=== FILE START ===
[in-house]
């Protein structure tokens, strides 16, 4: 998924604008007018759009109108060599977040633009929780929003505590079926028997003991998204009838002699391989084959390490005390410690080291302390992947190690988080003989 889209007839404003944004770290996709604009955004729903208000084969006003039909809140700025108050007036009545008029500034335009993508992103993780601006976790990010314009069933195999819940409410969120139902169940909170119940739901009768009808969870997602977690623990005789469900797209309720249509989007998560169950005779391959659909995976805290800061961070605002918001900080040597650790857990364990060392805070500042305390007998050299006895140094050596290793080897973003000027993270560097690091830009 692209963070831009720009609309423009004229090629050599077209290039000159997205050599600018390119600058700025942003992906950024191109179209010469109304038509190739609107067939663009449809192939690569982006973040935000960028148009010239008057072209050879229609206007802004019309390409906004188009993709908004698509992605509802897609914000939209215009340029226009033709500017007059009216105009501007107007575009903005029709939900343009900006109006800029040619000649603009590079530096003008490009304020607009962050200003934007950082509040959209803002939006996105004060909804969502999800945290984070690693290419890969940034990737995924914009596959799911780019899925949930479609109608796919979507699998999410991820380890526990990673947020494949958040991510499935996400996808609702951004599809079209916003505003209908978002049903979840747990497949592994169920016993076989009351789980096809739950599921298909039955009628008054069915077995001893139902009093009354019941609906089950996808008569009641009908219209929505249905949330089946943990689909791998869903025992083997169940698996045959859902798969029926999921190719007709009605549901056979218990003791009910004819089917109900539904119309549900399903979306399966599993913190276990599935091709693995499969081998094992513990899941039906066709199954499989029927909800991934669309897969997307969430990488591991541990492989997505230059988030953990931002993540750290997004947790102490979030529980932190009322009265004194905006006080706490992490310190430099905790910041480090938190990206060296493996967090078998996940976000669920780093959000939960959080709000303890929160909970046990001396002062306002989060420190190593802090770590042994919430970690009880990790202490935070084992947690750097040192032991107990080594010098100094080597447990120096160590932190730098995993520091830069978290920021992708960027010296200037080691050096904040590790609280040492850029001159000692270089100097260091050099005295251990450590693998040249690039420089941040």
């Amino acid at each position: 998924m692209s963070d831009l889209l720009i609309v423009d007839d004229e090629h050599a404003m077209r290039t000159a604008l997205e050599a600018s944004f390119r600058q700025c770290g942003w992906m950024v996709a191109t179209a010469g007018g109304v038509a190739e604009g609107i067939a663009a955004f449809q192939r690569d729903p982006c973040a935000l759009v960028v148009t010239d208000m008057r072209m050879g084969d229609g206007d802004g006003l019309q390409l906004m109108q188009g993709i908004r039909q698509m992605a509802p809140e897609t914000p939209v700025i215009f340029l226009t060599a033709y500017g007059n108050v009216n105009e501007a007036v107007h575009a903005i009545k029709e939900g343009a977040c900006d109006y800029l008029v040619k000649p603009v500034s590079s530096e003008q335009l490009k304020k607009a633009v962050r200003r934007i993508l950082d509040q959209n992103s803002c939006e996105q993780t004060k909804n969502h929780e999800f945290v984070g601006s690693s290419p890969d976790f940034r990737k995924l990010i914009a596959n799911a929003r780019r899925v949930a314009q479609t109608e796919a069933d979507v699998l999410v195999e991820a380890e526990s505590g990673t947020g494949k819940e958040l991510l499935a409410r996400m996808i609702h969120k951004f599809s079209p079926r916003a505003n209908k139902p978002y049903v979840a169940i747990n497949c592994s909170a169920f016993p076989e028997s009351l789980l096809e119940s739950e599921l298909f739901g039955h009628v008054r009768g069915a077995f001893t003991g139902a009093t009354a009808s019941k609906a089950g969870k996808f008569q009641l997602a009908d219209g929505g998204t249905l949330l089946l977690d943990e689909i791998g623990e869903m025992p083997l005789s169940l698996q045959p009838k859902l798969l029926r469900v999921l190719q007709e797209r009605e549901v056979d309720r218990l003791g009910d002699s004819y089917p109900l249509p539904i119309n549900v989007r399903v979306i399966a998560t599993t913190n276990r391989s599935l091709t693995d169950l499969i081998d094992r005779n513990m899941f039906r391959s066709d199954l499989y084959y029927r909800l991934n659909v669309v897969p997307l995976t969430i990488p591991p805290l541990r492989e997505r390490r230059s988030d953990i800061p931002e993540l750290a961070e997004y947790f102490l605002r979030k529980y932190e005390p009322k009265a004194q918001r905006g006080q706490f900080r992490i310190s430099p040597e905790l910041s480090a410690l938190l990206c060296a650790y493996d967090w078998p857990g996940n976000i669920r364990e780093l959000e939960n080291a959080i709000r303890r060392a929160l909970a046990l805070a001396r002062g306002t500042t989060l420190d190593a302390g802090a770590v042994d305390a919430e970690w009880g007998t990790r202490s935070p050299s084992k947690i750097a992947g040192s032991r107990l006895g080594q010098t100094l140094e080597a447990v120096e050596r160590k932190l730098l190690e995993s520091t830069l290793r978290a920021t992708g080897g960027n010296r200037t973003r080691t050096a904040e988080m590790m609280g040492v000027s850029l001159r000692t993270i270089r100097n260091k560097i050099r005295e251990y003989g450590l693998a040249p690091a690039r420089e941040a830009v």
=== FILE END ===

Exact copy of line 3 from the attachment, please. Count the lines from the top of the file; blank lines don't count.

């Amino acid at each position: 998924m692209s963070d831009l889209l720009i609309v423009d007839d004229e090629h050599a404003m077209r290039t000159a604008l997205e050599a600018s944004f390119r600058q700025c770290g942003w992906m950024v996709a191109t179209a010469g007018g109304v038509a190739e604009g609107i067939a663009a955004f449809q192939r690569d729903p982006c973040a935000l759009v960028v148009t010239d208000m008057r072209m050879g084969d229609g206007d802004g006003l019309q390409l906004m109108q188009g993709i908004r039909q698509m992605a509802p809140e897609t914000p939209v700025i215009f340029l226009t060599a033709y500017g007059n108050v009216n105009e501007a007036v107007h575009a903005i009545k029709e939900g343009a977040c900006d109006y800029l008029v040619k000649p603009v500034s590079s530096e003008q335009l490009k304020k607009a633009v962050r200003r934007i993508l950082d509040q959209n992103s803002c939006e996105q993780t004060k909804n969502h929780e999800f945290v984070g601006s690693s290419p890969d976790f940034r990737k995924l990010i914009a596959n799911a929003r780019r899925v949930a314009q479609t109608e796919a069933d979507v699998l999410v195999e991820a380890e526990s505590g990673t947020g494949k819940e958040l991510l499935a409410r996400m996808i609702h969120k951004f599809s079209p079926r916003a505003n209908k139902p978002y049903v979840a169940i747990n497949c592994s909170a169920f016993p076989e028997s009351l789980l096809e119940s739950e599921l298909f739901g039955h009628v008054r009768g069915a077995f001893t003991g139902a009093t009354a009808s019941k609906a089950g969870k996808f008569q009641l997602a009908d219209g929505g998204t249905l949330l089946l977690d943990e689909i791998g623990e869903m025992p083997l005789s169940l698996q045959p009838k859902l798969l029926r469900v999921l190719q007709e797209r009605e549901v056979d309720r218990l003791g009910d002699s004819y089917p109900l249509p539904i119309n549900v989007r399903v979306i399966a998560t599993t913190n276990r391989s599935l091709t693995d169950l499969i081998d094992r005779n513990m899941f039906r391959s066709d199954l499989y084959y029927r909800l991934n659909v669309v897969p997307l995976t969430i990488p591991p805290l541990r492989e997505r390490r230059s988030d953990i800061p931002e993540l750290a961070e997004y947790f102490l605002r979030k529980y932190e005390p009322k009265a004194q918001r905006g006080q706490f900080r992490i310190s430099p040597e905790l910041s480090a410690l938190l990206c060296a650790y493996d967090w078998p857990g996940n976000i669920r364990e780093l959000e939960n080291a959080i709000r303890r060392a929160l909970a046990l805070a001396r002062g306002t500042t989060l420190d190593a302390g802090a770590v042994d305390a919430e970690w009880g007998t990790r202490s935070p050299s084992k947690i750097a992947g040192s032991r107990l006895g080594q010098t100094l140094e080597a447990v120096e050596r160590k932190l730098l190690e995993s520091t830069l290793r978290a920021t992708g080897g960027n010296r200037t973003r080691t050096a904040e988080m590790m609280g040492v000027s850029l001159r000692t993270i270089r100097n260091k560097i050099r005295e251990y003989g450590l693998a040249p690091a690039r420089e941040a830009v």